This column was originally featured at Big Jolly Politics:
By Steve Parkhurst
I look to Great Britain, and I wonder what they stand for, what they would be willing to fight for, and why they do not seem to be fighting for anything.
The unbelievable terror attack in broad daylight near London recently, where a solider was beheaded with a machete and a meat cleaver, was yet another example of suicidal levels of tolerance that have come to pass in the United Kingdom. Prime Minster David Cameron was in Paris when the killing in Woolwich took place. In announcing his return to London after the attack, Cameron said:
“I’ve been briefed by the Home Secretary about this absolutely sickening attack in Woolwich in London. It is the most appalling crime. We are urgently seeking, and the police are urgently seeking, the full facts about this case. But there are strong indications that it is a terrorist incident. Two people at the scene of the murder were wounded by the police, and they are being treated as suspects.”
That is benign enough. Cameron continued later:
“The police and the security services in the UK will get all of the support that they need to deal with this, or indeed with any other incident.”
This sort of comment about “all of the support that they need” is reminiscent of US leaders saying such things after massive weather events or other tragedies. It is starting to become vague and meaningless, it lacks teeth.
Cameron concluded his statement:
“Tonight our thoughts should be with the victim, with their family, with their friends. People across Britain, people in every community, I believe, will utterly condemn this attack. We have had these sorts of attacks before in our country, and we never buckle in the face of them.”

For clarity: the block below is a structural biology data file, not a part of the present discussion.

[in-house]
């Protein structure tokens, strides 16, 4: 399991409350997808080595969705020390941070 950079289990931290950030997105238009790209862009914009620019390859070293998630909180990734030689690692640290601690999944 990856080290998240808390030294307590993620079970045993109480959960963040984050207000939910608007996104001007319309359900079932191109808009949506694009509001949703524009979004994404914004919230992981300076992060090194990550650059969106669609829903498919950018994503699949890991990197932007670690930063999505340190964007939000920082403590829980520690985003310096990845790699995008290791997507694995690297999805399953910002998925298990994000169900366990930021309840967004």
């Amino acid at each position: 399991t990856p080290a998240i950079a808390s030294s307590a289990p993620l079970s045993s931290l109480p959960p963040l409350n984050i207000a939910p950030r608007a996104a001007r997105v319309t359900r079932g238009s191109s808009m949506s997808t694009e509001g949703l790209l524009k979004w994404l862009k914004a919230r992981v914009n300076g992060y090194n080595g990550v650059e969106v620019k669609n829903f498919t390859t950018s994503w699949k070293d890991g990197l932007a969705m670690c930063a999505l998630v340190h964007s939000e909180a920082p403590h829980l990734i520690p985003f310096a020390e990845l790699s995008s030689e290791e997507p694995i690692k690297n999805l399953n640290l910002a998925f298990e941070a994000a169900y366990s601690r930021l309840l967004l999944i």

Sounds tough. Sounds like a leader. But is it hollow rhetoric or is it a call to action?
The leader of the UK Green Party promptly condemned the attack, before taking the typical Leftist route of blaming the UK’s foreign policy for the attack, rather than the cold-blooded murderers. This is what Natalie Bennett said:
“It’s absolutely tragic what happened in Woolwich and you’ve got to feel not just for the family of the serviceman but also for the people and bystanders that saw it happen and the emergency services that had to deal with it afterwards. But if we’re going to stop that happening again in the future, one of the biggest things we have to do is stop regarding ourselves as the world’s policeman.”
Such cowardice is typical, but it is also what fills the void in place of a lack of bold leadership, or bold actions. And let it also be understood that when you follow up on the acknowledgement of a tragedy with the transitional, “But,” you are losing the argument, and maybe your country too if you’re not careful.